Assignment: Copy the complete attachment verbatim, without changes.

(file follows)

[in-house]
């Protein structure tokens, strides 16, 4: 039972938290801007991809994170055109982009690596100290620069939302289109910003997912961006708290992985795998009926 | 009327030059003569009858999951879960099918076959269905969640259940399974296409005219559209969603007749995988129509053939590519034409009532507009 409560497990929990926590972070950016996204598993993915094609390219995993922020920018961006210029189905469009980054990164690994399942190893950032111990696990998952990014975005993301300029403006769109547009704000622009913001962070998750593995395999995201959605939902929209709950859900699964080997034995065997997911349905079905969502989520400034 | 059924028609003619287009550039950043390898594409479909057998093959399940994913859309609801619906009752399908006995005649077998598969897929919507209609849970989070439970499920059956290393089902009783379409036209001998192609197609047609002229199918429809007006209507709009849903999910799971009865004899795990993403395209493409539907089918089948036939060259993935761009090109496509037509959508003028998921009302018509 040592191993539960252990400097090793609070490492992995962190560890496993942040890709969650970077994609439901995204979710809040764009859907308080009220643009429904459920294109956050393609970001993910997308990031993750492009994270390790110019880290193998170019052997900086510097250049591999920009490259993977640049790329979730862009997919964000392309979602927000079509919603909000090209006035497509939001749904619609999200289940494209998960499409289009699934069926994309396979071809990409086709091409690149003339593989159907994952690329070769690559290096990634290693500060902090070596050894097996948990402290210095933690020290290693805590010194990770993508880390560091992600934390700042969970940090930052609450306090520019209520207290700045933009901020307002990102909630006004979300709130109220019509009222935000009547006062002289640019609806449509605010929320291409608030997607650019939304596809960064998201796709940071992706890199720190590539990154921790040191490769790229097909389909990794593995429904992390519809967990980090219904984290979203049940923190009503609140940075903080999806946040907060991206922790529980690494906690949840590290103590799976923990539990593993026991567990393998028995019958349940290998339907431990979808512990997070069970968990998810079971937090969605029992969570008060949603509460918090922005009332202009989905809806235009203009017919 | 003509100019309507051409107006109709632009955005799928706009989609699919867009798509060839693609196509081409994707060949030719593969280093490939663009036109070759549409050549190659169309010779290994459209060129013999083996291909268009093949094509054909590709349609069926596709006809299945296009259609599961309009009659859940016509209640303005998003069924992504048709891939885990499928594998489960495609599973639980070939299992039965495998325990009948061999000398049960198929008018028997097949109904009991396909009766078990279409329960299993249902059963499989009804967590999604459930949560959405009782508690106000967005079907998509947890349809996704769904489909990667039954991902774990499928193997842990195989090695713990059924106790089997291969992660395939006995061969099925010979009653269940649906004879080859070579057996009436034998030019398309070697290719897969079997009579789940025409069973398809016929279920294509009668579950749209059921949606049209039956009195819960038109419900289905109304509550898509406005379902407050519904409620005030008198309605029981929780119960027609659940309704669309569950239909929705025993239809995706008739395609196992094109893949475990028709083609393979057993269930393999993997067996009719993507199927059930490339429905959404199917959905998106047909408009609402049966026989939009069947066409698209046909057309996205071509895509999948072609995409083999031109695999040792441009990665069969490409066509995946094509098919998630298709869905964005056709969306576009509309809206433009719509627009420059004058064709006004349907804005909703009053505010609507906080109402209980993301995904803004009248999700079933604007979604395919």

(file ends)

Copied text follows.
[in-house]
């Protein structure tokens, strides 16, 4: 039972938290801007991809994170055109982009690596100290620069939302289109910003997912961006708290992985795998009926 | 009327030059003569009858999951879960099918076959269905969640259940399974296409005219559209969603007749995988129509053939590519034409009532507009 409560497990929990926590972070950016996204598993993915094609390219995993922020920018961006210029189905469009980054990164690994399942190893950032111990696990998952990014975005993301300029403006769109547009704000622009913001962070998750593995395999995201959605939902929209709950859900699964080997034995065997997911349905079905969502989520400034 | 059924028609003619287009550039950043390898594409479909057998093959399940994913859309609801619906009752399908006995005649077998598969897929919507209609849970989070439970499920059956290393089902009783379409036209001998192609197609047609002229199918429809007006209507709009849903999910799971009865004899795990993403395209493409539907089918089948036939060259993935761009090109496509037509959508003028998921009302018509 040592191993539960252990400097090793609070490492992995962190560890496993942040890709969650970077994609439901995204979710809040764009859907308080009220643009429904459920294109956050393609970001993910997308990031993750492009994270390790110019880290193998170019052997900086510097250049591999920009490259993977640049790329979730862009997919964000392309979602927000079509919603909000090209006035497509939001749904619609999200289940494209998960499409289009699934069926994309396979071809990409086709091409690149003339593989159907994952690329070769690559290096990634290693500060902090070596050894097996948990402290210095933690020290290693805590010194990770993508880390560091992600934390700042969970940090930052609450306090520019209520207290700045933009901020307002990102909630006004979300709130109220019509009222935000009547006062002289640019609806449509605010929320291409608030997607650019939304596809960064998201796709940071992706890199720190590539990154921790040191490769790229097909389909990794593995429904992390519809967990980090219904984290979203049940923190009503609140940075903080999806946040907060991206922790529980690494906690949840590290103590799976923990539990593993026991567990393998028995019958349940290998339907431990979808512990997070069970968990998810079971937090969605029992969570008060949603509460918090922005009332202009989905809806235009203009017919 | 003509100019309507051409107006109709632009955005799928706009989609699919867009798509060839693609196509081409994707060949030719593969280093490939663009036109070759549409050549190659169309010779290994459209060129013999083996291909268009093949094509054909590709349609069926596709006809299945296009259609599961309009009659859940016509209640303005998003069924992504048709891939885990499928594998489960495609599973639980070939299992039965495998325990009948061999000398049960198929008018028997097949109904009991396909009766078990279409329960299993249902059963499989009804967590999604459930949560959405009782508690106000967005079907998509947890349809996704769904489909990667039954991902774990499928193997842990195989090695713990059924106790089997291969992660395939006995061969099925010979009653269940649906004879080859070579057996009436034998030019398309070697290719897969079997009579789940025409069973398809016929279920294509009668579950749209059921949606049209039956009195819960038109419900289905109304509550898509406005379902407050519904409620005030008198309605029981929780119960027609659940309704669309569950239909929705025993239809995706008739395609196992094109893949475990028709083609393979057993269930393999993997067996009719993507199927059930490339429905959404199917959905998106047909408009609402049966026989939009069947066409698209046909057309996205071509895509999948072609995409083999031109695999040792441009990665069969490409066509995946094509098919998630298709869905964005056709969306576009509309809206433009719509627009420059004058064709006004349907804005909703009053505010609507906080109402209980993301995904803004009248999700079933604007979604395919």